Study Guide

12 Monkeys Director

Director

Terry Gilliam

Terry Gilliam began his behind-the-camera career co-directing Monty Python and the Holy Grail. Need we go on?

If he'd had stopped right there, he'd have lived on in the hearts of cinema, comedy, and opening credit fans everywhere. But that was only the beginning for Gilliam. (Okay, technically his short film "Storytime" was the beginning, but you get what we're saying.)

Gilliam went on to solo direct Jabberwocky, Time Bandits, more Python, The Adventures of Baron Munchausen, and The Fisher King. All of these films have in common that signature Gilliam style. They have tremendously intricate, handcrafted sets for the actors to work on, and the camera work rocks a style all its own. Brazil, arguably Gilliam's best, "garnered Oscar nominations for Best Screenplay and Art Direction and earned Gilliam Best Picture, Director, and Screenplay from the Los Angeles Film Critics Association" (source).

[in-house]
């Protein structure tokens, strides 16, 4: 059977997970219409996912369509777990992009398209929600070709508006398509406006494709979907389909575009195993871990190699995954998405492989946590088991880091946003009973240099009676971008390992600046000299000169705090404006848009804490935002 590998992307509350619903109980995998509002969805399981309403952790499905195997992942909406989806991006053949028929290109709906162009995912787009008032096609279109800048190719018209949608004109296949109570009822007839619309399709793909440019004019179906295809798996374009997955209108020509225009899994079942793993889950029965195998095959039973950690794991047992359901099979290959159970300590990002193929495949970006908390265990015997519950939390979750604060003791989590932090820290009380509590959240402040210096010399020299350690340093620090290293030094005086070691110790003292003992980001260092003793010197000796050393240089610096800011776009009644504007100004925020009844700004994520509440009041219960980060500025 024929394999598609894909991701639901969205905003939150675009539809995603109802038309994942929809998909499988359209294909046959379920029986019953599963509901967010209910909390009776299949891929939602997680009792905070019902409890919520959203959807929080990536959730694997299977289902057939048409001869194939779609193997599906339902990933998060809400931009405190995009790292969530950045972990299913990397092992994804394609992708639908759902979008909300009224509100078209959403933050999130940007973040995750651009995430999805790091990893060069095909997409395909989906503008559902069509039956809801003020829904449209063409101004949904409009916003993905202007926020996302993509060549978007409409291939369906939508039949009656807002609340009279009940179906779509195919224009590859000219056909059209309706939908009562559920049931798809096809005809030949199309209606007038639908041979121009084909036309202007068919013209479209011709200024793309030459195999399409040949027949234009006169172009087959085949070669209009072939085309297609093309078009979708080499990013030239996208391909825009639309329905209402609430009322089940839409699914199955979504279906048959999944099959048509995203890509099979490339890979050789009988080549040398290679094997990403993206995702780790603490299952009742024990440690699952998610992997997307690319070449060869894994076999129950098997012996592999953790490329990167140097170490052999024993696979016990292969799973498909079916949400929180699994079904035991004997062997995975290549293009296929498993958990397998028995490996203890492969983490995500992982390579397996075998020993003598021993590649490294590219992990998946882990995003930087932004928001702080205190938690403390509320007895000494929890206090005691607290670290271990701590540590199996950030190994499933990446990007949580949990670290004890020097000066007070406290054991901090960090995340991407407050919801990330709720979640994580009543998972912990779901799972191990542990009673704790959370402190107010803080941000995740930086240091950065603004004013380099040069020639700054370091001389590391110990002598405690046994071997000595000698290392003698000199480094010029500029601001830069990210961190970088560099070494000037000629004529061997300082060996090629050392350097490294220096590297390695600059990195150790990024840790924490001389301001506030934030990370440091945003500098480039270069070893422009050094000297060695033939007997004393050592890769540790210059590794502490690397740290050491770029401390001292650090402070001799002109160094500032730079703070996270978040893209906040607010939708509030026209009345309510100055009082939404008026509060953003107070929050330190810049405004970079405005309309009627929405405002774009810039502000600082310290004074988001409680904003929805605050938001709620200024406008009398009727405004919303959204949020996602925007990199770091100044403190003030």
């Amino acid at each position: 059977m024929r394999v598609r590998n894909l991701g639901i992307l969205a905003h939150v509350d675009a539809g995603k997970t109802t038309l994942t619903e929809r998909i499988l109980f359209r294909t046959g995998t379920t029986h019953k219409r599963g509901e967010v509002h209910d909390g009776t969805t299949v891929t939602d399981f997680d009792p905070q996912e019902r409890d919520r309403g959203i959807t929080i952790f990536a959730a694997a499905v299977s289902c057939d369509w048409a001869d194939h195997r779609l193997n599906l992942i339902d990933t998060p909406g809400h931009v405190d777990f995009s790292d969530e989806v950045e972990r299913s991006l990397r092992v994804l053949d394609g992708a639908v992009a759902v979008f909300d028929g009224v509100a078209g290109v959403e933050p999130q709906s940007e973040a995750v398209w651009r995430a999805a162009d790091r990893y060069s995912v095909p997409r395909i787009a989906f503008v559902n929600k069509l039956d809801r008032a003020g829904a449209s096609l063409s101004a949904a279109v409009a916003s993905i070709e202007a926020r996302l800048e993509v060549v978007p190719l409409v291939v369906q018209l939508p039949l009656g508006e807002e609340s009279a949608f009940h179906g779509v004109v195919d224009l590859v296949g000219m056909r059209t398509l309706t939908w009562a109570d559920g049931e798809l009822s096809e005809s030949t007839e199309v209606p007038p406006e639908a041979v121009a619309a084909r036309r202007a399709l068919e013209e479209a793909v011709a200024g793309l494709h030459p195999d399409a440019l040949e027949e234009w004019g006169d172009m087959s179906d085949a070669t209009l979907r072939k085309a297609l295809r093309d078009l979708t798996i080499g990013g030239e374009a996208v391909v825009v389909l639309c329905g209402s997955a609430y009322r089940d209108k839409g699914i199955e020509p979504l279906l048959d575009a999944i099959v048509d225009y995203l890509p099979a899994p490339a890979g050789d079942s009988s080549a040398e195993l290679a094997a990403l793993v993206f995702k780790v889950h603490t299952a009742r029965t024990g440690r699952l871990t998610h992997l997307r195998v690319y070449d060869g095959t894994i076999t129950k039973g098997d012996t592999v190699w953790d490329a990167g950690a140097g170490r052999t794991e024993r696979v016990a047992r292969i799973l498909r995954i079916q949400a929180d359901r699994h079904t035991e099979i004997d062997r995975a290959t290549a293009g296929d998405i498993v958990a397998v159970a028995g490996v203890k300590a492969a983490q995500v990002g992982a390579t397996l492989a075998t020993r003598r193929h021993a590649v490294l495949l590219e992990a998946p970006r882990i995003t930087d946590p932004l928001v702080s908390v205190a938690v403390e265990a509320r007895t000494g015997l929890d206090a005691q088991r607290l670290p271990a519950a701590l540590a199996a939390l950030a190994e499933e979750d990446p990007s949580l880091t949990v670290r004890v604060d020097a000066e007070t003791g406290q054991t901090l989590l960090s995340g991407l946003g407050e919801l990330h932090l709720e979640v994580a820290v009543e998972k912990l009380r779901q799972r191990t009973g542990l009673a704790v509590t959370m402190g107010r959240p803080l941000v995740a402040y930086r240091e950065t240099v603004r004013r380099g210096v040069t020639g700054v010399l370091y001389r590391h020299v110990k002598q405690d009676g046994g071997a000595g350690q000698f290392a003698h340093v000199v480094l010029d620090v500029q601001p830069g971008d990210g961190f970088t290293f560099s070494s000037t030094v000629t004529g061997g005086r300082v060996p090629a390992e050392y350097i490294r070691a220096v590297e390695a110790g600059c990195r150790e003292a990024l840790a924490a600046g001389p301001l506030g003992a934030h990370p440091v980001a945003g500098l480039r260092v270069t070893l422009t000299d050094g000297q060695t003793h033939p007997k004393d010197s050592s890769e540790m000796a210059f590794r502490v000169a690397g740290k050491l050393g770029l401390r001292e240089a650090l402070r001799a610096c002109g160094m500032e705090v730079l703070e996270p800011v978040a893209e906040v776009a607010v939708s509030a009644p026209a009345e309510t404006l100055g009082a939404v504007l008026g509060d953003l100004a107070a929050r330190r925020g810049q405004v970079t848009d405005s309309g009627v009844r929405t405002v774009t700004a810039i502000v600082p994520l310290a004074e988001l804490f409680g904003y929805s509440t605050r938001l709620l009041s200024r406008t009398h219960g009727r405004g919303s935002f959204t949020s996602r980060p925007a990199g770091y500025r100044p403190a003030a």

After Brazil and The Fisher King, Gilliam accepted the director's seat for 12 Monkeys. In many ways, he was able to fit the film comfortably in his wheelhouse. Gilliam and his crew crafted intricate sets using many of the abandoned areas of Philadelphia and Baltimore. And the story revolved around concepts such as science and subjective reality, themes Gilliam had used before and would return to in later films too, such as Fear and Loathing in Las Vegas and The Zero Theorem.

12 Monkeys is also a departure for the director in some ways. For starters, Gilliam likes to direct from screenplays he wrote, but David and Janet Peoples took over writing duties for this film (not that he or anyone is complaining). He also fought desperately hard for the rights to have final edit of the film, something he didn't secure for Brazil, which led to studio tampering after focus groups came back with a negative review of that film's ending.

Ever outside the Hollywood system and always willing to go his own way, Gilliam creates films that are appreciated by his fans and lovers of unique movies. Still, they have never really entered the mainstream. 12 Monkeys is his highest-grossing film to date, enjoying a worldwide box office of $168 million. (Source)

But Gilliam's true value isn't seen in money but in the filmmakers he's inspired, such as Trey Parker and Matt Stone of South Park fame. Speaking of which, we wonder if he ever got his mother back.

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